CoalDiver.org provides a diverting tool for visualizing how much land a coal mine chews up. The site, developed by our friends at Plains Justice, features "How Big Is It?", a mapping app where you can see the geographical footprint of a coal mine in the Powder River Basin in the Wyoming's Thunder Basin National Grassland and overlay it on any of your favorite destinations. My results this morning (click pic to embiggen!):
Lay the west gate of that mine near my house, and the complex would stretch about six miles northeast and six miles southeast. Counting sections, I guess it's about 25 square miles, maybe more.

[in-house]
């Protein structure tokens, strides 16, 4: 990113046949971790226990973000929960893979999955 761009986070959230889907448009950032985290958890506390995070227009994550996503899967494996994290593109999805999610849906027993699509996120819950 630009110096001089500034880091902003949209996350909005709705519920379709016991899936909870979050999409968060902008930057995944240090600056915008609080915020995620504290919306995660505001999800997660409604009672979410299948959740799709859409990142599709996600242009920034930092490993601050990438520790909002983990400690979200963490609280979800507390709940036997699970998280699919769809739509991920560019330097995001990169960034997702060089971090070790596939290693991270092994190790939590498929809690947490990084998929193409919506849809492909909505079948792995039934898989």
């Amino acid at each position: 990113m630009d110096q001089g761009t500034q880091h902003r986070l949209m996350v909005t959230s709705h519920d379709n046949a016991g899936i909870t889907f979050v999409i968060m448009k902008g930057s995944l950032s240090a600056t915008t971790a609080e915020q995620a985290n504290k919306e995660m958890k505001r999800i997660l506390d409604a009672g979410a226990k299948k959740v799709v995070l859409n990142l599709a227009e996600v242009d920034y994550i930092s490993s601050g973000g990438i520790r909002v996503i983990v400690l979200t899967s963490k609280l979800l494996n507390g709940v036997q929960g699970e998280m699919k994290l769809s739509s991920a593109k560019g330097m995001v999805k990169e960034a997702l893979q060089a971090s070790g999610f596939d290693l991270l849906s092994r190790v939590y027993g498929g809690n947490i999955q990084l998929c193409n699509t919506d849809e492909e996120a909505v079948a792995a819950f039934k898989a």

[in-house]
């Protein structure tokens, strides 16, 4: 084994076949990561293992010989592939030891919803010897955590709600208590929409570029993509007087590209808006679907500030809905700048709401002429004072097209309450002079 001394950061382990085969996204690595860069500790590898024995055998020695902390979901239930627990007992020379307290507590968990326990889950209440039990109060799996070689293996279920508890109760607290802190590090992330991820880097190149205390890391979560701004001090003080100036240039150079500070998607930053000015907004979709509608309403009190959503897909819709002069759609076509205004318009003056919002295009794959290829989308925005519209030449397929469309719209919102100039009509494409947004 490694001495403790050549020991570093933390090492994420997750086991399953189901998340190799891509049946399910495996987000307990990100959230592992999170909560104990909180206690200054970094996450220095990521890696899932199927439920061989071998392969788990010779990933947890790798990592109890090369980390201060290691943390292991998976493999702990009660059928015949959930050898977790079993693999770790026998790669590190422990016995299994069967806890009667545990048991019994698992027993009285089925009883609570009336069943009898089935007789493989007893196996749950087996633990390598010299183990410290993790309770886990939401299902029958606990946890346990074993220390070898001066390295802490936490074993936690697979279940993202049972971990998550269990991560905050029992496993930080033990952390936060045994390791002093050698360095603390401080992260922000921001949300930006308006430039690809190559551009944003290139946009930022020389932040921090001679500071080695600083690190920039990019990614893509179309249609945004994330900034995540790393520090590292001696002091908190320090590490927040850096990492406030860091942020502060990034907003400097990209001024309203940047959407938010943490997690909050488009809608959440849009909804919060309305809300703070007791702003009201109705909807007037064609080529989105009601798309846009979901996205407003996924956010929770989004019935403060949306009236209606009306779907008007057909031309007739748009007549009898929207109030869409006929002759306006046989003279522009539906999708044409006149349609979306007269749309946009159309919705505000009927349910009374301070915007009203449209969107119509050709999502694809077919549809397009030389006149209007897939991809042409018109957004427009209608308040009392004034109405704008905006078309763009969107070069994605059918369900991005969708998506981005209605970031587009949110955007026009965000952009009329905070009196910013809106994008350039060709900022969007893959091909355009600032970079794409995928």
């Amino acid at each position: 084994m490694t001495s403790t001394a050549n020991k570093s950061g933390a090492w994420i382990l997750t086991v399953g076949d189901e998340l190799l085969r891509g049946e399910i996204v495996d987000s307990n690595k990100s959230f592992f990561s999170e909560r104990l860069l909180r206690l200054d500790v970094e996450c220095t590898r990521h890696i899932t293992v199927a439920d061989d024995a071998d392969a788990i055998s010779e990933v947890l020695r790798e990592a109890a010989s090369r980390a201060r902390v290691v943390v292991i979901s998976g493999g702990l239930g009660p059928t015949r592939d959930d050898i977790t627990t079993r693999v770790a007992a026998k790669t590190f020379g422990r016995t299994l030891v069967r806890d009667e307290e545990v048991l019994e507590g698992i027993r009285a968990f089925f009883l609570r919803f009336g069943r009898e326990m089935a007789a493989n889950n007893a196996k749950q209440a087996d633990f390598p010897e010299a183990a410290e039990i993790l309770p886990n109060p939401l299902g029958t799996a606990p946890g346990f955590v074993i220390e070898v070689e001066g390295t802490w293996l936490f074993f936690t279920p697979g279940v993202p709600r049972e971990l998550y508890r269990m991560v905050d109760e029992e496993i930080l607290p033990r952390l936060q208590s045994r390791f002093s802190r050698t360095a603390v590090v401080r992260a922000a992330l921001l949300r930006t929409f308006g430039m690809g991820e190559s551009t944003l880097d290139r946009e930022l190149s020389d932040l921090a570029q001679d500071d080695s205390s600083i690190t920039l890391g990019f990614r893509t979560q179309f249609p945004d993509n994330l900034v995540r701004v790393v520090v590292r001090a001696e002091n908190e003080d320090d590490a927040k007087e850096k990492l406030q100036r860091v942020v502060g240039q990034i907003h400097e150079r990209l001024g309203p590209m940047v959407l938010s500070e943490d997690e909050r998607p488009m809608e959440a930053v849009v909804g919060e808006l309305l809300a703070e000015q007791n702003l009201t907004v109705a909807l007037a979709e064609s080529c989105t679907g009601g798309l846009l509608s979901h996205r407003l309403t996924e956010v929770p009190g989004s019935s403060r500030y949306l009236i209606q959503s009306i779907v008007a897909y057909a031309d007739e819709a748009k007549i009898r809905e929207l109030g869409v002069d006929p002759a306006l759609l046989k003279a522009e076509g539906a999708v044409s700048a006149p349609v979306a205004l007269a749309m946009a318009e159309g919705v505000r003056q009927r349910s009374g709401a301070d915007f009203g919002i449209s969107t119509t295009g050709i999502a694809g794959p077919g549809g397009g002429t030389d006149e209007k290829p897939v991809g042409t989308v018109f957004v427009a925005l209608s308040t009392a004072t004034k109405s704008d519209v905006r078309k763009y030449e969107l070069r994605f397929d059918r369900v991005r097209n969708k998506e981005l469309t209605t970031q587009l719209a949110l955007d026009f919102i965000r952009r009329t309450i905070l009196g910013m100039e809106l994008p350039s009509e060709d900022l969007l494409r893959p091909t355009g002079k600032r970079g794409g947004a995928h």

Today's enviro-engineering question: how much electricity could we produce by covering the same amount of land with a wind farm?
Bonus Statistics and Speculation: The Powder River Basin accounts for over 75% of the coal produced in the western United States and over 40% of total U.S. coal production. Hmm... could that help explain why railroad lobbyist turned Senator John Thune is so eager to block the national grassland wilderness in western South Dakota that would take up land near a prime rail route to that coal bonanza?
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